Nutrition and inflammation: Role of dietary cholesterol

Alan Chait, Katherine Lewis, Lisa Tannock, Kevin O'Brien, Barbara Retzlaff, Steven Kahn, Robert Knopp, Thomas Wight

Research output: Contribution to journalArticlepeer-review

1 Scopus citations


Most HDL particles are anti-atherogenic by virtue of their role in reverse cholesterol transport. However, the presence of apolipoproteins such as apo E and serum amyloid A (SAA) on a subset of HDL particles allows these particles to bind to vascular proteoglycans. This can lead to the retention of these HDL subspecies in the artery wall, their subsequent modification by oxidation and enzyme digestion, and thus their ability to be pro-atherogenic. Because dietary cholesterol can increase circulating SAA levels, it may play a role in atherogenesis by facilitating the retention of SAA-containing HDL by vascular proteoglycans.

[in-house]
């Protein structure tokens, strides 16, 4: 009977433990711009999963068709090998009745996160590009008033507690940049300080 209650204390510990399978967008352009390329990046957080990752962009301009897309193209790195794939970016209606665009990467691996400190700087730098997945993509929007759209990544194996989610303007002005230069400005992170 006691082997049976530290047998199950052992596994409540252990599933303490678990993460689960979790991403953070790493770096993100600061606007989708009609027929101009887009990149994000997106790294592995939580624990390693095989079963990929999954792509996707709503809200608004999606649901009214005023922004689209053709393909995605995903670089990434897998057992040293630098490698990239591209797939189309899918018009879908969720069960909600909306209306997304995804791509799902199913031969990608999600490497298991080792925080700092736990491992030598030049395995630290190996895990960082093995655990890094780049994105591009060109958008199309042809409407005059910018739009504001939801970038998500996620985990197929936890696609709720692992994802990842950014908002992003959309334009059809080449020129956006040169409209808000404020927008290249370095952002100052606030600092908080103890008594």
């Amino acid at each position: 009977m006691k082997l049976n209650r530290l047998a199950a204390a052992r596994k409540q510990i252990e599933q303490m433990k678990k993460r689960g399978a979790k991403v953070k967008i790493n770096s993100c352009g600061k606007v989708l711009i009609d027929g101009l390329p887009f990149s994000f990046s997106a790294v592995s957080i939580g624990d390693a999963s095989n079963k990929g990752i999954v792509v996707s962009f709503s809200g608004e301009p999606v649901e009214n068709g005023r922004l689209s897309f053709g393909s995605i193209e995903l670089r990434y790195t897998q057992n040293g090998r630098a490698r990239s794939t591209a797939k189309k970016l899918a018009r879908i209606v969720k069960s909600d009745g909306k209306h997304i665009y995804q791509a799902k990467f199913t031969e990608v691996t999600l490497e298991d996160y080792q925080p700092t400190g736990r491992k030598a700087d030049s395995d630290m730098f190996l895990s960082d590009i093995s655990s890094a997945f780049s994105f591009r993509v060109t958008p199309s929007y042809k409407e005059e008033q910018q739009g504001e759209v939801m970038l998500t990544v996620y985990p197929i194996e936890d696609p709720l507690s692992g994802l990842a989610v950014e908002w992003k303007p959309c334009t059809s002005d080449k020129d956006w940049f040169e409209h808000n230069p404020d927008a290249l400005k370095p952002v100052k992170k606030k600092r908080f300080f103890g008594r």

Original languageEnglish
Pages (from-to)313-316
Number of pages4
JournalInternational Congress Series
Issue numberC
StatePublished - May 1 2004


  • Atherosclerosis
  • Diet
  • Inflammation
  • Proteoglycans
  • Serum amyloid A

ASJC Scopus subject areas

  • General Medicine


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